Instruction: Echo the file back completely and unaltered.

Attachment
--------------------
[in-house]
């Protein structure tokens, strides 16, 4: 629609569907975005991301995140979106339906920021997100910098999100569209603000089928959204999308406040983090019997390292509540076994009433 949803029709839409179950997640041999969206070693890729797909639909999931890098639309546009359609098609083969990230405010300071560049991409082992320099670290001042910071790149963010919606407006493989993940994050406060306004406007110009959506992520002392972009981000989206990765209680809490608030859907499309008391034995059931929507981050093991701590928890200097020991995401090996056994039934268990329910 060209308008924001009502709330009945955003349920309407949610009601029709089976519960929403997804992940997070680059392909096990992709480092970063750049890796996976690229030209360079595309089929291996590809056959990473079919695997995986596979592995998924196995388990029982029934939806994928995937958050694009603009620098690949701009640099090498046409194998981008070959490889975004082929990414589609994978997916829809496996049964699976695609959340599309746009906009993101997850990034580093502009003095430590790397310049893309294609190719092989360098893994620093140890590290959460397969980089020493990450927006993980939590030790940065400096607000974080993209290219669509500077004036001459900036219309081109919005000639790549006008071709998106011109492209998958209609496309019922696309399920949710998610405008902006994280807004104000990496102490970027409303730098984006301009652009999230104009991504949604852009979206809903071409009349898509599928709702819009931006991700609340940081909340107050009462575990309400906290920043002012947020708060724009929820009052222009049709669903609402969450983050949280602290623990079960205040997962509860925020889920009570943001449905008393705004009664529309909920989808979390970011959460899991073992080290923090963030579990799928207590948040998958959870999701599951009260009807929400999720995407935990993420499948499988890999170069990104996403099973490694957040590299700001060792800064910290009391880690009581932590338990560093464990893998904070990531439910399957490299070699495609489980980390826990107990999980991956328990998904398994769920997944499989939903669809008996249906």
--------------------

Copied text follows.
[in-house]
């Protein structure tokens, strides 16, 4: 629609569907975005991301995140979106339906920021997100910098999100569209603000089928959204999308406040983090019997390292509540076994009433 949803029709839409179950997640041999969206070693890729797909639909999931890098639309546009359609098609083969990230405010300071560049991409082992320099670290001042910071790149963010919606407006493989993940994050406060306004406007110009959506992520002392972009981000989206990765209680809490608030859907499309008391034995059931929507981050093991701590928890200097020991995401090996056994039934268990329910 060209308008924001009502709330009945955003349920309407949610009601029709089976519960929403997804992940997070680059392909096990992709480092970063750049890796996976690229030209360079595309089929291996590809056959990473079919695997995986596979592995998924196995388990029982029934939806994928995937958050694009603009620098690949701009640099090498046409194998981008070959490889975004082929990414589609994978997916829809496996049964699976695609959340599309746009906009993101997850990034580093502009003095430590790397310049893309294609190719092989360098893994620093140890590290959460397969980089020493990450927006993980939590030790940065400096607000974080993209290219669509500077004036001459900036219309081109919005000639790549006008071709998106011109492209998958209609496309019922696309399920949710998610405008902006994280807004104000990496102490970027409303730098984006301009652009999230104009991504949604852009979206809903071409009349898509599928709702819009931006991700609340940081909340107050009462575990309400906290920043002012947020708060724009929820009052222009049709669903609402969450983050949280602290623990079960205040997962509860925020889920009570943001449905008393705004009664529309909920989808979390970011959460899991073992080290923090963030579990799928207590948040998958959870999701599951009260009807929400999720995407935990993420499948499988890999170069990104996403099973490694957040590299700001060792800064910290009391880690009581932590338990560093464990893998904070990531439910399957490299070699495609489980980390826990107990999980991956328990998904398994769920997944499989939903669809008996249906």